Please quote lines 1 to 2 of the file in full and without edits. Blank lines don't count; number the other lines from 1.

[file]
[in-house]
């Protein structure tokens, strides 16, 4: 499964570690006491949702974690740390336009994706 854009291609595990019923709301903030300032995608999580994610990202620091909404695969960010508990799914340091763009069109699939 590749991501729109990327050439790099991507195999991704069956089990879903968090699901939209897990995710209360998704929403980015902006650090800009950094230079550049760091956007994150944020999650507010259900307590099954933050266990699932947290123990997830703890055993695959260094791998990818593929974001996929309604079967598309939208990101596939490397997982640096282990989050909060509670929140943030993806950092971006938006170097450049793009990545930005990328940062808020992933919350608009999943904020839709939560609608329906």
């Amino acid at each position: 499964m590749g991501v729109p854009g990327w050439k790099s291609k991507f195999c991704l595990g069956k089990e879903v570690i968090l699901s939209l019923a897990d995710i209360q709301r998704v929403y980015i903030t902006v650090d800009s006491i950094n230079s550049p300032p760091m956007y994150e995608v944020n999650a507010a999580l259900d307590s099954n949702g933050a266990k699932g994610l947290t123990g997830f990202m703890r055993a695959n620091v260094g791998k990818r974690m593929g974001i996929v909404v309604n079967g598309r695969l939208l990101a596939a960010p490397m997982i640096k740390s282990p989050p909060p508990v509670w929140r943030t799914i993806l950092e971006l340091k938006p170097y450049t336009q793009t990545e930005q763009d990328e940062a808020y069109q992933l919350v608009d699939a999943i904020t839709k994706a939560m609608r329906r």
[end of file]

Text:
[in-house]
């Protein structure tokens, strides 16, 4: 499964570690006491949702974690740390336009994706 854009291609595990019923709301903030300032995608999580994610990202620091909404695969960010508990799914340091763009069109699939 590749991501729109990327050439790099991507195999991704069956089990879903968090699901939209897990995710209360998704929403980015902006650090800009950094230079550049760091956007994150944020999650507010259900307590099954933050266990699932947290123990997830703890055993695959260094791998990818593929974001996929309604079967598309939208990101596939490397997982640096282990989050909060509670929140943030993806950092971006938006170097450049793009990545930005990328940062808020992933919350608009999943904020839709939560609608329906």